The use of serum creatinine, and the accompanying equations to estimate the GFR in patients with stable kidney function, has been beneficial in longitudinal population studies where trends are followed and the known wide variation between calculated and determined GFRs is acceptable. The necessity of a plasma equilibrium state for creatinine, based on the stable release of creatinine from muscle and stable removal by the kidney via the GFR, is well known in these situations. In states of AKI, however, these necessary parameters do not hold and thus it is predictably impossible to use serum creatinine or equations based on serum creatinine.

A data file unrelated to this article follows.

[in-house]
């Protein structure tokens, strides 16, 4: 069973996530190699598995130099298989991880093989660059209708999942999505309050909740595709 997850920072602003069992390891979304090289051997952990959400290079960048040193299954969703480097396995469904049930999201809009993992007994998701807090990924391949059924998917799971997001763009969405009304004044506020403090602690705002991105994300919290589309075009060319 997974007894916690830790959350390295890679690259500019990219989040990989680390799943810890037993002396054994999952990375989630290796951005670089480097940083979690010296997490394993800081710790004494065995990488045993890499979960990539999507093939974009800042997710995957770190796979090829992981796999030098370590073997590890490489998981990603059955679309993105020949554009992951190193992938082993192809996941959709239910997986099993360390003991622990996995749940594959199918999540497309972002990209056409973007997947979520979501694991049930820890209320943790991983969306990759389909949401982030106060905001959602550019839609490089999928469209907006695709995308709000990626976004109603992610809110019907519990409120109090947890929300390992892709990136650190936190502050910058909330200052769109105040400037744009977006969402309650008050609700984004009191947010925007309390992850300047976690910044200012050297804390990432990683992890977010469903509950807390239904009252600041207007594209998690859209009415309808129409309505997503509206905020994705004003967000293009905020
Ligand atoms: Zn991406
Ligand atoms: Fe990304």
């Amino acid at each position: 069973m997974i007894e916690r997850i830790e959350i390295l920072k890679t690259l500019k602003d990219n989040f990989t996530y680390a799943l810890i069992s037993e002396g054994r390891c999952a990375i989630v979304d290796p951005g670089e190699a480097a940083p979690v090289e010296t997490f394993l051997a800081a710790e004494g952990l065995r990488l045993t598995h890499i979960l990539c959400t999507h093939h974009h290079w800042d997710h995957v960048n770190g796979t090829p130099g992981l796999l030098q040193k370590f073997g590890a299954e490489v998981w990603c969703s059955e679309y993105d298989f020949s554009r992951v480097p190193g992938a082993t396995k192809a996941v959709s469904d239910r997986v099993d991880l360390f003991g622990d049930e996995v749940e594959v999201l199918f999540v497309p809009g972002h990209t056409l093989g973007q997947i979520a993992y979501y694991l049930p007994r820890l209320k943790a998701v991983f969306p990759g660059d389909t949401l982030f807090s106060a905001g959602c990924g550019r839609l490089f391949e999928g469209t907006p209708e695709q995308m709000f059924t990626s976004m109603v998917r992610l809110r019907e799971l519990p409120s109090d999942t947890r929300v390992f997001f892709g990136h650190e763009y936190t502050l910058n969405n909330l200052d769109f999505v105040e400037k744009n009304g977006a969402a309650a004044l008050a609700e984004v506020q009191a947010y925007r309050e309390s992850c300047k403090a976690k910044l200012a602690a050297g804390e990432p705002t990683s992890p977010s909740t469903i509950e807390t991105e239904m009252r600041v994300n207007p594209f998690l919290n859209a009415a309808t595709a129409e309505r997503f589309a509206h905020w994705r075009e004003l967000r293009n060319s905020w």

Further complicating the use of these parameters in the acute situation is the availability of renal reserve. The renal reserve represents the ability of the normal kidney to increase the GFR following specific challenges such as a high-protein meal, early diabetes, unilateral nephrectomy or progressive loss of kidney function [5]. Renal reserve can be >50% of baseline unstimulated kidney function, thus increasing the GFR from 100 ml/minute/1.73 m2 to >150 ml/minute/1.73 m2. Renal reserve may therefore be one reason why the GFR can fall to 50% of normal values prior to detection based on a rise in serum creatinine. This observation has made the use of serum creatinine insensitive as a marker of development of chronic kidney disease and is in part why the estimating equations for the GFR are not useful above a GFR of 50 to 60 ml/minute/1.73 m2. In theory, therefore, a patient could have lost up to 67% of their baseline total GFR, going from a potential GFR of 150 ml/minute/1.73 m2 to one of 50 ml/minute/1.73 m2 prior to a change in serum creatinine (Figure 1). We know very little about renal reserve in AKI.